Don Wolfensberger at The Hill:

Of the 138 measures with special rules so far in this  Congress, as of May 22, 49 (37 percent) make unreported measures in order. That compares to 27 percent in the 109th Congress (2005-06); 25 percent in the 114th Congress (2015-16); and 47 percent of all bills in the previous 117th Congress (2021-22).


Another relevant measure is how many special rules provide for a “structured” amendment process as opposed to “closed” rules that allow for no amendments. In the current 118th Congress, 44 percent of the 138 special rules as of May 22 were structured, and 56 percent were closed. That compares to 44 percent open rules, 47 percent structured rules, and 9 percent closed rules in the 103rd Congress (1993-94); and 58 percent open, 28 percent structured, and 14 percent closed in the 104thCongress (1995-96) — the first Republican House in 40 years. There have been no open amendment rules since the 114th Congress (2015-16).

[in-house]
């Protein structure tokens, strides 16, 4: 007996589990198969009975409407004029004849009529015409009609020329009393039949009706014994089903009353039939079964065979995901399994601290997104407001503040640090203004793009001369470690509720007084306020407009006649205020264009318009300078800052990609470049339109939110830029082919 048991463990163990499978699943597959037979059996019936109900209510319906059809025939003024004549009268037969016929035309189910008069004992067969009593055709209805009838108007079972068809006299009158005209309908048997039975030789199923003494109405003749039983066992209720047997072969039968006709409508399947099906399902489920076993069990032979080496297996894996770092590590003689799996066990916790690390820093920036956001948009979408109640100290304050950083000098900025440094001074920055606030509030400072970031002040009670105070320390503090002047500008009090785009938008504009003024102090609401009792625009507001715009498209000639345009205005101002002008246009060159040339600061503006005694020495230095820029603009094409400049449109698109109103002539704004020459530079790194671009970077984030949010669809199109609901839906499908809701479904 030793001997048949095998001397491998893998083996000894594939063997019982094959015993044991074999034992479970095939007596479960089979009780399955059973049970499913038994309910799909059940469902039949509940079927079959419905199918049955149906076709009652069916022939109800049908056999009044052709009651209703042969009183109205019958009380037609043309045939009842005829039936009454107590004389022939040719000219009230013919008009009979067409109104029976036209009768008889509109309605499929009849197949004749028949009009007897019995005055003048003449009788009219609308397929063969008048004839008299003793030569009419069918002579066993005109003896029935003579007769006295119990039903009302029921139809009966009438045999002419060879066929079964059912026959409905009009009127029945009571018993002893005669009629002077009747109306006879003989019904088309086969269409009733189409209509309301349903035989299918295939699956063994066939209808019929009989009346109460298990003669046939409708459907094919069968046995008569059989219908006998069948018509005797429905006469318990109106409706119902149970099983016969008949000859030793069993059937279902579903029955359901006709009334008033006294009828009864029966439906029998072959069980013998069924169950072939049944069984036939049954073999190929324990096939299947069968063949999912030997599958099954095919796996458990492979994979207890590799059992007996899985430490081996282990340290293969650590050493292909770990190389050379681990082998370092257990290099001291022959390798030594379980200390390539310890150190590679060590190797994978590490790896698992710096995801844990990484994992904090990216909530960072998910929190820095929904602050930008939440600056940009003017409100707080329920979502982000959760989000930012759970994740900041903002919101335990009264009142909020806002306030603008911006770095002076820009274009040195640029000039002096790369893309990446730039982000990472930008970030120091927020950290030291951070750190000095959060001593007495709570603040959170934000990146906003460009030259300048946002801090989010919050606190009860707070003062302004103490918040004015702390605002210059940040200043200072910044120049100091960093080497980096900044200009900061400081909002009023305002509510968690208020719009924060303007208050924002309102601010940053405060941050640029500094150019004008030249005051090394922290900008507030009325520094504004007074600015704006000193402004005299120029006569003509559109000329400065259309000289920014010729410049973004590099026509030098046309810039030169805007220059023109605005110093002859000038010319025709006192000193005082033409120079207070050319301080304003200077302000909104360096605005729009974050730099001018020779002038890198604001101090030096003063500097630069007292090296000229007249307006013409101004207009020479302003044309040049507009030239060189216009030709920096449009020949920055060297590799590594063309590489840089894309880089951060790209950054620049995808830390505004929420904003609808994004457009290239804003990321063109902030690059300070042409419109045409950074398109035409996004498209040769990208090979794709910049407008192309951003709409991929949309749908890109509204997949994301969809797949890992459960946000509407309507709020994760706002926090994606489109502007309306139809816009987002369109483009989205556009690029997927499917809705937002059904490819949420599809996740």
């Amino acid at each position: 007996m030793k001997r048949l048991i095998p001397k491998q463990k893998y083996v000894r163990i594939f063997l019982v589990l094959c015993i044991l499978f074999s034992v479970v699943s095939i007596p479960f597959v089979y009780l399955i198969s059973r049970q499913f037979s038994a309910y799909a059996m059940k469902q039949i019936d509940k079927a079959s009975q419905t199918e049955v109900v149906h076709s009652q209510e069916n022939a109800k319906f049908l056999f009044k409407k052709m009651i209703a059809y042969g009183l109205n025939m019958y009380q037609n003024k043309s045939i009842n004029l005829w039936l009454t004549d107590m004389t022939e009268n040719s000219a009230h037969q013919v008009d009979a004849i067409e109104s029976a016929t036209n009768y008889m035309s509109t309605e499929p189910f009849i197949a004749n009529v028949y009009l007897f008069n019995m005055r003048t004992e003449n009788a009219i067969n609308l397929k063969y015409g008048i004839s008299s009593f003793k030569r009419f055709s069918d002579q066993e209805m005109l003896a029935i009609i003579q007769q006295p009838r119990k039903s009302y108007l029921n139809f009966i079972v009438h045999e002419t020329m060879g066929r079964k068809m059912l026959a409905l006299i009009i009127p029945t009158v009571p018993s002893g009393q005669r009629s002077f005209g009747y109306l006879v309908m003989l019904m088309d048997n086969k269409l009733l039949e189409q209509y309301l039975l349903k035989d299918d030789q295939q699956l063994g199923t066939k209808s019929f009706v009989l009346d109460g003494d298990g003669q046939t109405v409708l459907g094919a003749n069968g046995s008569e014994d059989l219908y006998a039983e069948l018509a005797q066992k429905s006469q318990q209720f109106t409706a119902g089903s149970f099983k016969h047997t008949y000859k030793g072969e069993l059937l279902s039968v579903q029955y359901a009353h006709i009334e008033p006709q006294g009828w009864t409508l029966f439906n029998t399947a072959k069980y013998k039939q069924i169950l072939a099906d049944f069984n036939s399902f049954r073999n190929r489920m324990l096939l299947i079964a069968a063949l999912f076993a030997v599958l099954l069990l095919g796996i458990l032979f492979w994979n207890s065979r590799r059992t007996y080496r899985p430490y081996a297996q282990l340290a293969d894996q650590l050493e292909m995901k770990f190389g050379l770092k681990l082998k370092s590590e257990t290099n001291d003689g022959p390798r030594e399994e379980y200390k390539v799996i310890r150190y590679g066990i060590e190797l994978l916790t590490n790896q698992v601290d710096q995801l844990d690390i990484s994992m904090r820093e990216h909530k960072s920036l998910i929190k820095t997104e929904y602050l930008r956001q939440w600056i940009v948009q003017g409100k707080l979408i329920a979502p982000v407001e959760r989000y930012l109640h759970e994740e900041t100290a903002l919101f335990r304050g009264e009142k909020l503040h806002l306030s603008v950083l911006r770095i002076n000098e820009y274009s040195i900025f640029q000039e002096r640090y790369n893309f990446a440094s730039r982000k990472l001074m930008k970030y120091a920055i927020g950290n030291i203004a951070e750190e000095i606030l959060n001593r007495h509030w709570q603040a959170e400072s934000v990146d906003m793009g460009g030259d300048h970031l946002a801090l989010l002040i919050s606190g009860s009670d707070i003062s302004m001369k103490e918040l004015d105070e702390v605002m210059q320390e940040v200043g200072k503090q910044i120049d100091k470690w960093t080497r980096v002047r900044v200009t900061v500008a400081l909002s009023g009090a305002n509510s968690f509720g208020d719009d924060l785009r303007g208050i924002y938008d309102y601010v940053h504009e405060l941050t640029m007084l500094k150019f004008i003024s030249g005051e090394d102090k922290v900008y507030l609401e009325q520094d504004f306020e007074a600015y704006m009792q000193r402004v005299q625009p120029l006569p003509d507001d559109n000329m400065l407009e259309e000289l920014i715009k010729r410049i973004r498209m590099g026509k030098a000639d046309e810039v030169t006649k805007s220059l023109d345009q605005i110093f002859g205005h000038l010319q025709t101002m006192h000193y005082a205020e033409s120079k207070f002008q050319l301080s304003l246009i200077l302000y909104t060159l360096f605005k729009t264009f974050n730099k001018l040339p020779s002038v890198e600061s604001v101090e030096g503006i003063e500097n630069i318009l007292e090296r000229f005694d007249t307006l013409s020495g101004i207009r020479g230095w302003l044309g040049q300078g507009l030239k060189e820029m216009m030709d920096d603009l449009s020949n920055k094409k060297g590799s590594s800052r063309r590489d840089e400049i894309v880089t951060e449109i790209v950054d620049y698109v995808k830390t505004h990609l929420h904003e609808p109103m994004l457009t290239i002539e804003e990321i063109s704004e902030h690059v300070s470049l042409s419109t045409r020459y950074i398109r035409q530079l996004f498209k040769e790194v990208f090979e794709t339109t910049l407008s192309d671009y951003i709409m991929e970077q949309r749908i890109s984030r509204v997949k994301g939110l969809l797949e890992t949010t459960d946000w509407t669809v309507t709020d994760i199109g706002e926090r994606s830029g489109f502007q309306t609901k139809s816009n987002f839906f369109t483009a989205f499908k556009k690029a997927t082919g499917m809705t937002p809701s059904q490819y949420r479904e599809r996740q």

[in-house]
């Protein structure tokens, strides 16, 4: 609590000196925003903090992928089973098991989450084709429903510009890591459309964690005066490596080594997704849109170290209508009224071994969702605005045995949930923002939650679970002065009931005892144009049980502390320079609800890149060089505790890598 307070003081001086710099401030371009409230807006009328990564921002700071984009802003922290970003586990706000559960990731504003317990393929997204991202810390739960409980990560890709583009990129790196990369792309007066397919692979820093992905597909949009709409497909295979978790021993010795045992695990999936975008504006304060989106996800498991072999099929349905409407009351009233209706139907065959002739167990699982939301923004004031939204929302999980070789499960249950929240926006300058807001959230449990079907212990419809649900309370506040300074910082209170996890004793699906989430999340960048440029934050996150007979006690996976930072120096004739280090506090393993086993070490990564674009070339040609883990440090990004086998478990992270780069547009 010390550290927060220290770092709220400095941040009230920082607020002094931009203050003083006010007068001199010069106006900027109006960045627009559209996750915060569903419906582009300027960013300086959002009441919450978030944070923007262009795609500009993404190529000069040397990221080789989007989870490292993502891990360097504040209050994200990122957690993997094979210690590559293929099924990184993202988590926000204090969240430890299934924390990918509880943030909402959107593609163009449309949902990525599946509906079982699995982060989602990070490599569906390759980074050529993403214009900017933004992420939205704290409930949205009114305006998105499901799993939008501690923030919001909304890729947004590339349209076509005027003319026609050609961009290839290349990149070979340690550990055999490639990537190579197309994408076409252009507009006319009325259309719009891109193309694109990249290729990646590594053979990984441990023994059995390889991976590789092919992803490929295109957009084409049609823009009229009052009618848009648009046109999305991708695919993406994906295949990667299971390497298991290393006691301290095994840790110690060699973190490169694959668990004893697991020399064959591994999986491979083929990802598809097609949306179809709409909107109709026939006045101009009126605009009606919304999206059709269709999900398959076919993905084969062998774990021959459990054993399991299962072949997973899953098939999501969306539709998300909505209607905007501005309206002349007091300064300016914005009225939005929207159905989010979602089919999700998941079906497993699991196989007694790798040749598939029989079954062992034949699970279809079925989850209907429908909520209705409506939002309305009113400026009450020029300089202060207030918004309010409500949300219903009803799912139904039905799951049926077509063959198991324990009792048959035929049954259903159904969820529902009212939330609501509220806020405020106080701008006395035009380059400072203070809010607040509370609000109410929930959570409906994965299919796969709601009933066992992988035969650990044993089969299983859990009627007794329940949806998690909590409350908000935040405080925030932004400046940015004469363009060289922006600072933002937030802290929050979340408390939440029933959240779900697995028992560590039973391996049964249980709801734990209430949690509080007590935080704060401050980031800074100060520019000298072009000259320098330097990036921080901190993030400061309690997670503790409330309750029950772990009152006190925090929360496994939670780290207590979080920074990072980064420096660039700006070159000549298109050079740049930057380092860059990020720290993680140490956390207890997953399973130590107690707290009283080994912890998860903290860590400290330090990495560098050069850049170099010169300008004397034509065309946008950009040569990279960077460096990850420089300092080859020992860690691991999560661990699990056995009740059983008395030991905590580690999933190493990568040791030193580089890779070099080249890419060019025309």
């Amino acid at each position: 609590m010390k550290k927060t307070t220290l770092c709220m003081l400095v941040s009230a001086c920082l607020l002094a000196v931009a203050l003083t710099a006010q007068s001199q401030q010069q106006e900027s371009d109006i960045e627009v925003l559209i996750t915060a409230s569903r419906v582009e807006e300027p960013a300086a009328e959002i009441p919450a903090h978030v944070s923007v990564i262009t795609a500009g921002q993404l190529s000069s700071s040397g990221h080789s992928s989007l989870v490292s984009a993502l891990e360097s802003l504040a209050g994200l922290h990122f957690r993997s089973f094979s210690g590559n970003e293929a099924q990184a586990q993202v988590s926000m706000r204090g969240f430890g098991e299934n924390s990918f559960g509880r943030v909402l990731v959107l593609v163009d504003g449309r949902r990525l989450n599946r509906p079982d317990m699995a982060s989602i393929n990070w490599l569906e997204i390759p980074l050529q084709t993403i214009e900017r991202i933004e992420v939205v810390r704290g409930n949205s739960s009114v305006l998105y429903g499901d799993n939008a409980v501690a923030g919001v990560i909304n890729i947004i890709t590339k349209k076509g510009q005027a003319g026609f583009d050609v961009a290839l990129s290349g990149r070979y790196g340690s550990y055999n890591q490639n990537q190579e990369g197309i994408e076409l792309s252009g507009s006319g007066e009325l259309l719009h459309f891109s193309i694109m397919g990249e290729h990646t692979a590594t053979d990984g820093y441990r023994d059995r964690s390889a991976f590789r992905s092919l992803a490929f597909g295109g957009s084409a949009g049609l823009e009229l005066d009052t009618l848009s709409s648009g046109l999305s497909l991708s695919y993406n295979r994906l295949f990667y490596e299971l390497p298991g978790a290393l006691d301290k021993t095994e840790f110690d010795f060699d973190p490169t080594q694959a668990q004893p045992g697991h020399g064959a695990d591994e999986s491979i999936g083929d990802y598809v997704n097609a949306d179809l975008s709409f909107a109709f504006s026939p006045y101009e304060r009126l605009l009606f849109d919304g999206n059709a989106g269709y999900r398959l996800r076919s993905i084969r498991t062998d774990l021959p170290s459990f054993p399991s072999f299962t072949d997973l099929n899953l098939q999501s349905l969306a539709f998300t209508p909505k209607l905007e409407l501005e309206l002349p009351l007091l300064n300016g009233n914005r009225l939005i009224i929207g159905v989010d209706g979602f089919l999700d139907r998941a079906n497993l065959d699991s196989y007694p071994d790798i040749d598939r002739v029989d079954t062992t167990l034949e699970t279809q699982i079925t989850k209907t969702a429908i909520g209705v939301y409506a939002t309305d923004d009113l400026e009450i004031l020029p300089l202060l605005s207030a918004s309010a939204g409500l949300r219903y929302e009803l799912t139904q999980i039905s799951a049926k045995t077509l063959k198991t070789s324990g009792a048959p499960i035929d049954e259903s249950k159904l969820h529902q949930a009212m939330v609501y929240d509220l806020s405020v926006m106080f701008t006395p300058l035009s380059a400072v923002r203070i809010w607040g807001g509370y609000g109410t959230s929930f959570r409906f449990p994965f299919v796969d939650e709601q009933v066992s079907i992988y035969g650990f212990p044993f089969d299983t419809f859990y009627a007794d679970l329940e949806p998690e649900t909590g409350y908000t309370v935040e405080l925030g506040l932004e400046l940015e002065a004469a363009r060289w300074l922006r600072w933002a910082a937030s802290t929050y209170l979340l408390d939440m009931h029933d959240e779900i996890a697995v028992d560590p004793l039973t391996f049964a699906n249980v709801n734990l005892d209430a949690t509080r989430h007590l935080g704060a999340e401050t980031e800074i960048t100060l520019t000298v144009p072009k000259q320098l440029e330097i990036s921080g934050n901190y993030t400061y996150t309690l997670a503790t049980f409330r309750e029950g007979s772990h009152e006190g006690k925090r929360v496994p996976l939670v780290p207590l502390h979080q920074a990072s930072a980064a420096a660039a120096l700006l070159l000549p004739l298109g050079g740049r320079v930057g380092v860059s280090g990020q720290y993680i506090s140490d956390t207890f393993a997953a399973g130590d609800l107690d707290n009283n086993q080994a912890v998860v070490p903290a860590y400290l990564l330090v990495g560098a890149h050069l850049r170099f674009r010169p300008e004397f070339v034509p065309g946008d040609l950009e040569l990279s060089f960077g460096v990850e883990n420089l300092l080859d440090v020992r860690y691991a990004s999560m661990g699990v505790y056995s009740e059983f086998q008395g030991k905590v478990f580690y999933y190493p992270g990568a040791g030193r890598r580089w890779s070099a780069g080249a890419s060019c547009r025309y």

Looking deeper, in the allocation of amendments by party in special rules, the Republican majority in this Congress has been allowed 57 percent of total amendments, versus 27 percent for Democrats and 16 percent bipartisan. In the 111th Congress (2009-10) under a Democratic majority, Democrats got 59 percent of the amendments, and Republicans 20 percent, and 19 percent were bipartisan.